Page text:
U.S.-Russian trade is governed by Title IV of the Trade Act of 1974, which sets conditions on Russia’s normal trade relations (NTR), or nondiscriminatory, status, including the “freedom-ofemigration” requirements of the Jackson-Vanik amendment (section 402). Changing Russia’s trade status to unconditional NTR or “permanent normal trade relations status (PNTR)” requires legislation to lift the restrictions of Title IV as they apply to Russia and authorize the President to grant Russia PNTR by proclamation. On November 16, 2012, the House passed (365-43), and on December 6, 2012, the Senate passed (92-4) H.R. 6156, which does just that, among other things. The legislation also included provisions—the Magnitsky Rule of Law Accountability Act of 2012—that impose sanctions on individuals linked to the incarceration and death of Russian lawyer Sergei Magnitsky. H.R. 6156 also authorizes PNTR status for Moldova. President Obama signed the legislation into law on December 14, 2012.

PNTR for Russia became an issue for the 112th Congress because, on August 22, 2012, Russia joined the WTO after having completed a 19-year accession process. The WTO requires each member to accord newly acceding members “immediate and unconditional” most-favored-nation (MFN) status, or PNTR. In order to comply with WTO rules, the United States has to extend PNTR to Russia.

Social networking: Gen Xers connect online as often as they socialize in person

January 31, 2013 Comments off

Social networking: Gen Xers connect online as often as they socialize in person

Source: Institute for Social Research, University of Michigan

Young adults in Generation X are as likely to connect with friends, family and co-workers online as they are in person, according to a University of Michigan study.

In a typical month, adults in their late 30s report that they engaged in about 75 face-to-face contacts or conversations, compared to about 74 electronic contracts through personal emails or social media.

CRS — Title IX, Sex Discrimination, and Intercollegiate Athletics: A Legal Overview

January 31, 2013 Comments off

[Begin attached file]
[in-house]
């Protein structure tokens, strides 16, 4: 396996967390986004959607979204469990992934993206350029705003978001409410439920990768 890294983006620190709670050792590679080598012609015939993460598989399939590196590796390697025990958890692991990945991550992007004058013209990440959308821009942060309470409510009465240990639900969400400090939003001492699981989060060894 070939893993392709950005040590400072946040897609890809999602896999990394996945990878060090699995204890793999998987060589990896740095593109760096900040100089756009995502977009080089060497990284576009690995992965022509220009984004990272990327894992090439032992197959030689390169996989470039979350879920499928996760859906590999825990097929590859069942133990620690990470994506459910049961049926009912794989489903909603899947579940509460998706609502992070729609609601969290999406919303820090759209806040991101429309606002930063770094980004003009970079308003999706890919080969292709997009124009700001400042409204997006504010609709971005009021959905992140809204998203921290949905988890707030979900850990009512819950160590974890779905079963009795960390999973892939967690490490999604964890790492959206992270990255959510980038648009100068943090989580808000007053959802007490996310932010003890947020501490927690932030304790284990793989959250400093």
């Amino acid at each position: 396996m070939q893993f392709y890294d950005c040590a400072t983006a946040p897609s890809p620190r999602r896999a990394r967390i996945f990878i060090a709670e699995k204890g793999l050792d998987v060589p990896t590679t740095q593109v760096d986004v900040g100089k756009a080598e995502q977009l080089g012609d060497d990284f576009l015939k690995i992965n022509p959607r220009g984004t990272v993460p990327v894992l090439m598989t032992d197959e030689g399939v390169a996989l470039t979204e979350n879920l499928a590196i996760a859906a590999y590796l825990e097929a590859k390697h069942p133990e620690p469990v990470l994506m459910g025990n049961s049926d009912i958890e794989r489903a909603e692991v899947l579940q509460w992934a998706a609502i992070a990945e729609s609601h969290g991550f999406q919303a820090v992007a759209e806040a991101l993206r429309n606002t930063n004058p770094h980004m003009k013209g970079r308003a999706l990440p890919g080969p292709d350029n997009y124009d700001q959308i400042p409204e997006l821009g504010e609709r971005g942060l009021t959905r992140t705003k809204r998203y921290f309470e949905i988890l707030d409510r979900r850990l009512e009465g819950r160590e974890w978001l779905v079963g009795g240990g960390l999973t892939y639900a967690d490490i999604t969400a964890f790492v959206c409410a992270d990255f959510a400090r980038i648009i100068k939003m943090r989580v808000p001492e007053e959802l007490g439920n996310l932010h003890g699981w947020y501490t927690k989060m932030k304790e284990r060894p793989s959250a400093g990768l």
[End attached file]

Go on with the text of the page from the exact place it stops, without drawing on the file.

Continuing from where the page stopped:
Title IX, Sex Discrimination, and Intercollegiate Athletics: A Legal Overview (PDF)

Source: Congressional Research Service (via Federation of American Scientists)

Enacted four decades ago, Title IX of the Education Amendments of 1972 prohibits discrimination on the basis of sex in federally funded education programs or activities. Although the Title IX regulations bar recipients of federal financial assistance from discriminating on the basis of sex in a wide range of educational programs or activities, such as student admissions, scholarships, and access to courses, the statute is perhaps best known for prohibiting sex discrimination in intercollegiate athletics.

Indeed, the provisions regarding athletics have proved to be one of the more controversial aspects of Title IX. At the center of the debate is a three-part test that the Department of Education (ED) uses to determine whether institutions are providing nondiscriminatory athletic participation opportunities for both male and female students. Proponents of the existing regulations point to the dramatic increases in the number of female athletes in elementary and secondary school, college, and beyond as the ultimate indicator of the statute’s success in breaking down barriers against women in sports. In contrast, opponents contend that the Title IX regulations unfairly impose quotas on collegiate sports and force universities to cut men’s teams in order to remain in compliance. Critics further argue that the decline in certain men’s sports, such as wrestling, is a direct result of Title IX’s emphasis on proportionality in men’s and women’s college sports.

In 2002, ED appointed a commission to study Title IX and to recommend whether or not the athletics provisions should be revised. The Commission on Opportunity in Athletics delivered its final report to the Secretary of Education in 2003. In response, ED issued new guidance in 2003 and 2005 that clarified Title IX policy and the use of the three-part test. The 2005 guidance, however, was withdrawn in 2010.

This CRS report provides an overview of Title IX in general and the intercollegiate athletics regulations in particular, as well as a summary of the commission’s report and ED’s response and a discussion of legal challenges to the regulations and to the three-part test. For related reports, see CRS Report RS22544, Title IX and Single Sex Education: A Legal Analysis, by Jody Feder.

The National Intimate Partner and Sexual Violence Survey (NISVS)

January 30, 2013 Comments off

The National Intimate Partner and Sexual Violence Survey (NISVS)

Source: Centers for Disease Control and Prevention

On average, 24 people per minute are victims of rape, physical violence, or stalking by an intimate partner in the United States, based on a survey conducted in 2010. Over the course of a year, that equals more than 12 million women and men. Those numbers only tell part of the story—more than 1 million women are raped in a year and over 6 million women and men are victims of stalking in a year. These findings emphasize that sexual violence, stalking, and intimate partner violence are important and widespread public health problems in the United States.